It took 100 engineers and three chefs six years to develop, and at this year's Consumer Electronics Show (CES), which takes place virtually this week, Moley Robotics has unveiled a fully-automated luxury home kitchen that's capable of cooking more than 5,000 different dishes from scratch.
Available in two formats—one dubbed the Internet of Things (IoT) enabled kitchen, the other without an integrated robot—and available in a wide variety of styles and finishes, including marbles, onyx, and Corian counters, as well as variety of kitchen cabinet finishes, the Moley Kitchen is piloted by a combination of sensors and cameras and can map ingredients, cookware, and utensils in the kitchen environment. The kitchen does it all: with its fully-articulated robot hands, the Moley Kitchen can fetch food and ingredients from the smart refrigerator, operate the cooker and sink, handle pots and pants, mix, blend, and plate dishes.
Oh, and it even cleans up afterwards.
When it comes to culinary skills, Moley Robotics worked with Tim Anderson, winner of BBC's MasterChef in 2011, and chefs Nicole Pisani and Andrew Clarke to create 30 dishes at launch. New recipes will be added to the system each month and clients will be able to customise their home recipe database with their own favourite recipes using built-in software.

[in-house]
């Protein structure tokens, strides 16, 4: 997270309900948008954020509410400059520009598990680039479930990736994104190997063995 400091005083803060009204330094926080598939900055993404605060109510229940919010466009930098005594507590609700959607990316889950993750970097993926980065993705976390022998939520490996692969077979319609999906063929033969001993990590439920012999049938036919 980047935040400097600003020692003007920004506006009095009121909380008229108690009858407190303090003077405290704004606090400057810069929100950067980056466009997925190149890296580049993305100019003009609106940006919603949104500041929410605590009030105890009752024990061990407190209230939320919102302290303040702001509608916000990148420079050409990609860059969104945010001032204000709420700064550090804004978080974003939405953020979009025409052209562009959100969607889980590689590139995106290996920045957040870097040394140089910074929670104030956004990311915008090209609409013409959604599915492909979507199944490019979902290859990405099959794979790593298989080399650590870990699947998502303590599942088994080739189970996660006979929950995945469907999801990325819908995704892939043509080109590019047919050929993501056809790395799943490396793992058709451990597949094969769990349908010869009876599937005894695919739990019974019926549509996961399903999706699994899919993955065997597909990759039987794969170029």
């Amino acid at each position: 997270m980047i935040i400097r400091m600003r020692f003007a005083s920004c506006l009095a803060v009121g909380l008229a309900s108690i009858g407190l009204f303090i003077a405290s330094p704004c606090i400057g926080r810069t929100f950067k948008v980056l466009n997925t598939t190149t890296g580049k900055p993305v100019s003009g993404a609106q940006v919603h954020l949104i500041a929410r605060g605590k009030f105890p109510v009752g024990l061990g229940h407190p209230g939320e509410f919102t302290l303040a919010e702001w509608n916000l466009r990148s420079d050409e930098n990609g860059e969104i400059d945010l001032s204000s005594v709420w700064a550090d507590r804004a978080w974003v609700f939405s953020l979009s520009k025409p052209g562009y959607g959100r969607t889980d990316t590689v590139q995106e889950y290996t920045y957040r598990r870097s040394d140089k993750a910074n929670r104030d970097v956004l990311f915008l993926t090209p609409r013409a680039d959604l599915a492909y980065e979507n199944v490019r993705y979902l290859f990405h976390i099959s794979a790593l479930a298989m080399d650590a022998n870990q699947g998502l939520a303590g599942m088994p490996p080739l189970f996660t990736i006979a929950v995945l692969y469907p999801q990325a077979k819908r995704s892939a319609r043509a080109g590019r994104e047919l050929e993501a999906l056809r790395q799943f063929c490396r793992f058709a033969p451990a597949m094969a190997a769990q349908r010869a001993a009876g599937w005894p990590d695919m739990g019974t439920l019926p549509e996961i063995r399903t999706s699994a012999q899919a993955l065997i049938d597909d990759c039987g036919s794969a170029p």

"What you are looking at here is the world's first consumer robotic kitchen," said Moley Robotics founder and CEO Mark Oleynik in a statement. "Our luxury fully automated smart kitchen is now on sale, and like all breakthrough technologies—cars, televisions and computers—it will appeal to enthusiasts, professionals and early adopters, and is priced accordingly... Whether you love food and want to explore different cuisines, follow a low calorie diet or have special dietary requirements the Automated Kitchen can do this. Thanks to the recipe sharing platform, home cooks and chefs will be able to upload personalised variations of recipes and save family favourites for everyone to enjoy for years to come. It is not just a labour saving device—it is a platform for our creativity. It can even teach us how to become better cooks."
Take a look at the Moley Kitchen in action at CES, here: